What We Love

1 John 2:15-17 (NRSV)

Do not love the world or the things in the world. The love of the Father is not in those who love the world; for all that is in the world—the desire of the flesh, the desire of the eyes, the pride in riches—comes not from the Father but from the world. And the world and its desire are passing away, but those who do the will of God live forever.


By Chuck Griffin

The problem with the world is that it is so present, so right in front of us. Otherwise, the recommendation given to us in today’s text would be easy to follow.

Those objects and people we want to possess, along with those growing (we hope!) numbers in our investment accounts win most of our attention. Matters related to God are lucky to be relegated to a sleepy late evening or weekend. It’s a common pattern, one as much of a problem in the early days of the church as it is today.

If only we could see God in a sustained way. The world would dissolve like mist, and we would quickly forget its passing fancies.

That actually will happen, by the way. As Christians, we believe this world is temporary. And certainly, our lives in it are “like the morning fog,” to borrow from the fourth chapter of James.

So, how do we manage the immediacy of the world and the very detrimental effect it can have on us?

Remember that God is present in it, accessible to us any time we are in need. We live in the era where we engage with God as the Holy Spirit, who works within us and among us in the church to sustain us and empower us until we see our risen savior in full.

I’ve mentioned the means of grace before and I’ll mention them again. Pray, and God will meet you there. Delve into God’s Holy Scripture, and the Holy Spirit will speak to you in clear and undeniable ways. Live in true fellowship with other Christians, and despite their imperfections you’ll get at least an occasional glimpse of eternal life.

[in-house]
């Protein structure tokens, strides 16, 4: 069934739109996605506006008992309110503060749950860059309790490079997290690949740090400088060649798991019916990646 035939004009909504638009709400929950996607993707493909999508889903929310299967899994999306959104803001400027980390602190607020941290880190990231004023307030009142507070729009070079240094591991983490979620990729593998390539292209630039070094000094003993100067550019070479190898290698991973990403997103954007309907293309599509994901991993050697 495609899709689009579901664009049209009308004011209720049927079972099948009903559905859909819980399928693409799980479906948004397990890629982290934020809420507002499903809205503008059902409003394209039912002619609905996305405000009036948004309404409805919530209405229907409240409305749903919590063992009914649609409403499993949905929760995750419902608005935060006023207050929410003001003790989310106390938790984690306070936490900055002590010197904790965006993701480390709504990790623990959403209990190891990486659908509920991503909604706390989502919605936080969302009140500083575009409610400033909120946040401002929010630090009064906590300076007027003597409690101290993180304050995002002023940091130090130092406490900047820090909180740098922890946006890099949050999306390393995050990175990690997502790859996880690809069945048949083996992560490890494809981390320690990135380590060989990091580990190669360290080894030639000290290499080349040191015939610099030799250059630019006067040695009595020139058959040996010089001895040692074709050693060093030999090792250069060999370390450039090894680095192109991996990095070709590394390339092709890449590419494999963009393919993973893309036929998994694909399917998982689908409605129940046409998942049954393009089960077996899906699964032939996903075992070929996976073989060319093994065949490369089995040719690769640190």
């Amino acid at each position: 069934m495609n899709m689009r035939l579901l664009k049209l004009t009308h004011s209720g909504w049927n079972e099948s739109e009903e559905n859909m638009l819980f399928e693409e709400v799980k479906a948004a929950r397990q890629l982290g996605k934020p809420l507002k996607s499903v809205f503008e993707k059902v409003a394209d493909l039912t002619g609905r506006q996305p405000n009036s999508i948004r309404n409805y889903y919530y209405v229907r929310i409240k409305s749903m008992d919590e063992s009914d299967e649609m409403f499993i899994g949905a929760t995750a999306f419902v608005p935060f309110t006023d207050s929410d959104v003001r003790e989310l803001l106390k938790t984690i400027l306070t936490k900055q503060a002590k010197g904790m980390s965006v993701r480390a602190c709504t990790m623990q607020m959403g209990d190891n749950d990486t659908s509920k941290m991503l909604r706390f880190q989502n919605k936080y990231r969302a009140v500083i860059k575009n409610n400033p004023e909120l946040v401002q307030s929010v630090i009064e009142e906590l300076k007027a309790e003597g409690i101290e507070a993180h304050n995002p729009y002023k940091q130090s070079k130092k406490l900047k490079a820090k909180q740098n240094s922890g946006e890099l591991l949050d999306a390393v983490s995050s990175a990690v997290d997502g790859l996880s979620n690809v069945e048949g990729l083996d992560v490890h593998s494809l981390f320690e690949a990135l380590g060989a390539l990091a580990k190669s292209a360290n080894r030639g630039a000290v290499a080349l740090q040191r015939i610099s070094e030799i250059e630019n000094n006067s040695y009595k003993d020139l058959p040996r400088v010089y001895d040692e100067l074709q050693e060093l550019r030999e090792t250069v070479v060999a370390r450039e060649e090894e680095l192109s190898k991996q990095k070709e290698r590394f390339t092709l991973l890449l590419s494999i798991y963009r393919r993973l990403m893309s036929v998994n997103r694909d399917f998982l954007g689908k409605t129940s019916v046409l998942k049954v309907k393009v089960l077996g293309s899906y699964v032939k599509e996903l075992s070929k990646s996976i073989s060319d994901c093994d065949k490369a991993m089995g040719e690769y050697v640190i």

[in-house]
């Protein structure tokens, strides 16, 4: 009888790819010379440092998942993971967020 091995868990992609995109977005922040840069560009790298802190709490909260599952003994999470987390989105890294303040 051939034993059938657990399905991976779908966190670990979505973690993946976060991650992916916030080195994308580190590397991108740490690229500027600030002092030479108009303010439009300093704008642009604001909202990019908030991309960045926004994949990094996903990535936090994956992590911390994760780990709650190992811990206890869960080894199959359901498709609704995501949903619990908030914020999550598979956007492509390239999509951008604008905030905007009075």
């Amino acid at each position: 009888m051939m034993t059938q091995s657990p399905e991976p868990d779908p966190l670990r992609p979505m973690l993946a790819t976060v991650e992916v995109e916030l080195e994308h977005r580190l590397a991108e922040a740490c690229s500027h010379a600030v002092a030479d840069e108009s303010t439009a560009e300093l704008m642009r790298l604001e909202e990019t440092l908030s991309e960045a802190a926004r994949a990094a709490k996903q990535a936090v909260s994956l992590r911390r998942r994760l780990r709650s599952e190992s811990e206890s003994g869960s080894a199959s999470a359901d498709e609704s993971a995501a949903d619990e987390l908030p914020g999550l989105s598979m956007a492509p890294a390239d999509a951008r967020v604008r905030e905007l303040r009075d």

In all of this you will better understand God’s will for your life, and you will pursue doing his will. If you’re truly blessed, by the time you leave this world behind, you won’t be looking back.

Lord, help us to cut through the confusion of this world and see you standing nearby. Amen.

On Brevity and Eternity

By Chuck Griffin
LifeTalk Editor

Psalm 90:12: “Teach us to realize the brevity of life, so that we may grow in wisdom.”


The psalter reading for today is actually much longer, but sometimes one verse really leaps out.

This one little verse also brings to mind other Bible verses about how short life can seem. For example, James 4:14: “How do you know what your life will be like tomorrow? Your life is like the morning fog—it’s here a little while, then it’s gone.”

Or 1 Peter 1:24: “As the Scriptures say, ‘People are like grass; their beauty is like a flower in the field. The grass withers and the flower fades.'”

Having passed the age of 50 a few years ago, I’ve noticed how these verses become more poignant and pointed. Not that there are guarantees at any age—as a young reporter covering crime and disasters, I learned that life can be surprisingly fragile. We are blessed with each new day we receive.

It’s just that for me, anyway, crossing 50 made me more mindful of how quickly life goes by. Awareness of life’s brevity does bring a certain focus to the mind, and with focus there is the possibility of new wisdom.

Regarding that 1 Peter quote above: Pulled out like that, it lacks context. Peter is being much more hopeful than we might initially think.

Yes, earthly life seems to fly by, but Peter talks about the shortness of life in the context of being “born again.” He notes that the Christian life is rooted in the word of God—the divinely given message that declares Jesus Christ to be Lord and Savior—and in doing so, he also uses the word “eternal.”

Through simple belief in the work of Christ on the cross, we who are fleeting fog or wilting flowers become something that can last forever.

Lord, thank you for the miracle of life, and for the great miracle of life extended into eternity. Amen.